Securities Settlement Revolution: JGB T+1 & the Dawn of a New Repo Market

  (Source: Wikipedia, Bank of Japan Head Office)

This series of reports on the so-called “securities settlement revolution” will focus on key trends and changes in Japan‘s securities settlement market while exploring legacy systems and ecosystem migration, as well as the related possibilities of innovation and emerging technologies in this context.

The first effort in the securities settlement revolution involves shortening the settlement cycle for JGBs, planned for the spring of 2018. In April 2012, the market successfully introduced a settlement cycle that was shortened to two business days (T+2) for outright JGB transactions and special collateral (SC) repurchase transactions (repos) and one business day (T+1) for general collateral (GC) repos (together collectively regarded as T+2). The upcoming “revolution” hopes to shorten this settlement cycle to T+1, one business day after a trade.

Market participants should take this event as an opportunity to modernize their business processes and systems:

  1. Initiatives to shorten the settlement cycle for JGBs and securities.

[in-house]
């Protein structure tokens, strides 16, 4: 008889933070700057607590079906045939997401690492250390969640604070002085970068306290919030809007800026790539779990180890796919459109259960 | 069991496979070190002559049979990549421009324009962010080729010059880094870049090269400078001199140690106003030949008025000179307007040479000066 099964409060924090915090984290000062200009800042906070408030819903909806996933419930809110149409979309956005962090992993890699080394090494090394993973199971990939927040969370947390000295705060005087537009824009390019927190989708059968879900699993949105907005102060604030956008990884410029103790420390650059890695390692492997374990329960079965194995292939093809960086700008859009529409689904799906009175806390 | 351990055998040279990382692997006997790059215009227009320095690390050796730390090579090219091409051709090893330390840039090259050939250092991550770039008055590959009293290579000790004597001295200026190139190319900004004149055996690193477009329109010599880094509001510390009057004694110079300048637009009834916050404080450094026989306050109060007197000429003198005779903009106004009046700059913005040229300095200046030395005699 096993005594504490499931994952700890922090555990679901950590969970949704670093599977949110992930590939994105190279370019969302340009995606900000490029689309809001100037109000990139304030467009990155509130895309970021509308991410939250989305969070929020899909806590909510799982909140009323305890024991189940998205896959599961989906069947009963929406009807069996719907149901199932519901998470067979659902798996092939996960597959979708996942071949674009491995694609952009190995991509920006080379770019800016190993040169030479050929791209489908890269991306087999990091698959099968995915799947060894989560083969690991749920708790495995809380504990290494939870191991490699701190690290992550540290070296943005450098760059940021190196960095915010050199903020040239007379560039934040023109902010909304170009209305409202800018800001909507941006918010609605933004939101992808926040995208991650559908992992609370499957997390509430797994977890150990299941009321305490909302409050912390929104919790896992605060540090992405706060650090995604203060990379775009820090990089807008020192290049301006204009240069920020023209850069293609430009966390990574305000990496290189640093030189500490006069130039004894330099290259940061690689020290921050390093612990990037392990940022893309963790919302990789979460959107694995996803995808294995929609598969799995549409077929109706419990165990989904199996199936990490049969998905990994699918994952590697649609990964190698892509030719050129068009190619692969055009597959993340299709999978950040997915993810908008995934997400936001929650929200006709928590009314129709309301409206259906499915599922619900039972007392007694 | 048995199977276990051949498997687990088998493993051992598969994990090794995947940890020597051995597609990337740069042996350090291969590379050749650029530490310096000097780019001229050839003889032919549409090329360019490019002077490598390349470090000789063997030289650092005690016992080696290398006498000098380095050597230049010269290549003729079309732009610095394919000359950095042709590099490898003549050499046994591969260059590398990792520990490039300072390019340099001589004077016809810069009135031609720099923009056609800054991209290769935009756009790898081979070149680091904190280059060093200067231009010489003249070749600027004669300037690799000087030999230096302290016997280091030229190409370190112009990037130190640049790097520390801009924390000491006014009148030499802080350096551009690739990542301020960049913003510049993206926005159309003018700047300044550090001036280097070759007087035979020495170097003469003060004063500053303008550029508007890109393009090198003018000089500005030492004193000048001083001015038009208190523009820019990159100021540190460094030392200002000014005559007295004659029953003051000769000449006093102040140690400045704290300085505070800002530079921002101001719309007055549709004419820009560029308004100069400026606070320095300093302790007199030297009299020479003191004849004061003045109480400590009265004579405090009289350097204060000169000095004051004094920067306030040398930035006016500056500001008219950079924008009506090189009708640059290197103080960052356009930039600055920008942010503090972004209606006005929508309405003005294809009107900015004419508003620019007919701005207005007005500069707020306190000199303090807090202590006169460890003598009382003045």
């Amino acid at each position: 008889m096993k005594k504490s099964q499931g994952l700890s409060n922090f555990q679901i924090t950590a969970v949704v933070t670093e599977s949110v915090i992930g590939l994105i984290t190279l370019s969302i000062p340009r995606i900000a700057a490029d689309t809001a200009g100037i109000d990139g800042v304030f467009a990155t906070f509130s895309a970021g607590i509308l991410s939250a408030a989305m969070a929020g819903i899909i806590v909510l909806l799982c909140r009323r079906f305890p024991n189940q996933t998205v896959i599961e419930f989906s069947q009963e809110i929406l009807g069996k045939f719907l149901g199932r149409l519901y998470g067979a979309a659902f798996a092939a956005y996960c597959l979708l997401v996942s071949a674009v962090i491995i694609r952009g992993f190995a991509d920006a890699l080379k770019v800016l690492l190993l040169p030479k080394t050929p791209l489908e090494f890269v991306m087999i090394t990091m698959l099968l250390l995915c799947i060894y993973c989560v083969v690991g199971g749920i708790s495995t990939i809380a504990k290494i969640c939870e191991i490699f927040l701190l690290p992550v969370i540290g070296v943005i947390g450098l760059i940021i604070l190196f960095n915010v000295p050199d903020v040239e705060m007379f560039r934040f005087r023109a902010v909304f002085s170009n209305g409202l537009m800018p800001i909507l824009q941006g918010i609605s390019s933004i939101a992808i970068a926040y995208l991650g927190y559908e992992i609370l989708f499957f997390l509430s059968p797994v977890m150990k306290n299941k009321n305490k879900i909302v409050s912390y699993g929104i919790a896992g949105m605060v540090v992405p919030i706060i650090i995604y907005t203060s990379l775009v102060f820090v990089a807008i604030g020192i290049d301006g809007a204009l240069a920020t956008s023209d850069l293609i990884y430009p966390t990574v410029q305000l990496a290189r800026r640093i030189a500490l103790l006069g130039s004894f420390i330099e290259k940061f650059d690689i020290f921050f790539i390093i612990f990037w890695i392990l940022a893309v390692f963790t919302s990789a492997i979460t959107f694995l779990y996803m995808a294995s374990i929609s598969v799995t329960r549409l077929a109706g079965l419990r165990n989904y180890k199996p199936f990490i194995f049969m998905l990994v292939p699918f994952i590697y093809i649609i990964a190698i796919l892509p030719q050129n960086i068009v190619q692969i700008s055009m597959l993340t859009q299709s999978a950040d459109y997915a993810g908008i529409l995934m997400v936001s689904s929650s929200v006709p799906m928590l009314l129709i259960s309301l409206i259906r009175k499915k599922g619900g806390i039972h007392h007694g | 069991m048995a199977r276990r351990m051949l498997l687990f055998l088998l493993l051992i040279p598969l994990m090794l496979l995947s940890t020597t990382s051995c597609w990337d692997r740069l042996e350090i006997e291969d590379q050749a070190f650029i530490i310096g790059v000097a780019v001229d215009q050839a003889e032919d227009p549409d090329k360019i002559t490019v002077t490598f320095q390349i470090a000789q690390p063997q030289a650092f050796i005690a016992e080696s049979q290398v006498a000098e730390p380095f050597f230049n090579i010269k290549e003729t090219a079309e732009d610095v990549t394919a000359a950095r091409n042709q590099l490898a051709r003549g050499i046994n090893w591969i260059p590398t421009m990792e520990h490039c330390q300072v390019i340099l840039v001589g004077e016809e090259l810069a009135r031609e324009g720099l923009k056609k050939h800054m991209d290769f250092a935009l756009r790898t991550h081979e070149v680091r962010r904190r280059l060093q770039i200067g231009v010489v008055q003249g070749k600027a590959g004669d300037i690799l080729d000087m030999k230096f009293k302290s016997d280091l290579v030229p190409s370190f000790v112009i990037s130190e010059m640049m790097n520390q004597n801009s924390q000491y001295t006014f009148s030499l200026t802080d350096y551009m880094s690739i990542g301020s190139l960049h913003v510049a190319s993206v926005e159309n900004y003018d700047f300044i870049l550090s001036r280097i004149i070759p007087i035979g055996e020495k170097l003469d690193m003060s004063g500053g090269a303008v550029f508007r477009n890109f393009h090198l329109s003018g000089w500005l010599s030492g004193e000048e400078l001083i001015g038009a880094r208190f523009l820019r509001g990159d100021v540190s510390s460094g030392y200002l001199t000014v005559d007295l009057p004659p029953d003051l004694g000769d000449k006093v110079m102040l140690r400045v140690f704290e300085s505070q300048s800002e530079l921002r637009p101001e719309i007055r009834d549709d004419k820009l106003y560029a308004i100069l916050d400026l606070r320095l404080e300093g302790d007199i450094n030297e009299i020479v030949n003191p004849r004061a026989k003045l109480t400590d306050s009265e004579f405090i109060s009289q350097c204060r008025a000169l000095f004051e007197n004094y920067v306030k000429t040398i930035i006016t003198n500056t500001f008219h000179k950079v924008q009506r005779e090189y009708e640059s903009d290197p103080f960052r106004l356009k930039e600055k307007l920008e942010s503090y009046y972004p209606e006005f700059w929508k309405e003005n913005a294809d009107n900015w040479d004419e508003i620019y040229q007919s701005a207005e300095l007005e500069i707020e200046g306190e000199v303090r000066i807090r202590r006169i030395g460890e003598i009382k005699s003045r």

2. Efforts to enhance the functions, and expand the use, linkages, and integration of the CCP.
  3. Enhanced functions of the central securities depository (CSD).
  4. Accelerated adoption and use of straight-through processing by market participants.
  5. Facilitating smoother cross-border securities settlement. The revolution in the works will go beyond mere cosmetic reforms to the market system.

This new market, envisioned to reach a scale of 20 trillion to 30 trillion yen, could cause structural change.

  1. The coming watershed in repo trading is an opportunity to create a new repo market.
    This is because of the shift from Japan’s unique “gentan” repo (securities-lending
    approach) to the “gensaki” approach, which is the international norm.
  2. With the advent of this new system, a same-day settlement market will emerge in
    Japan’s money market. 

Technology continues to evolve. It advances without waiting for the financial industry or its players to come to grips with it or to develop pertinent applications. The securities settlement revolution in Japan has unfolded slowly, requiring more than 15 years all told. The coming financial infrastructure revolution should not take place at such a glacial pace.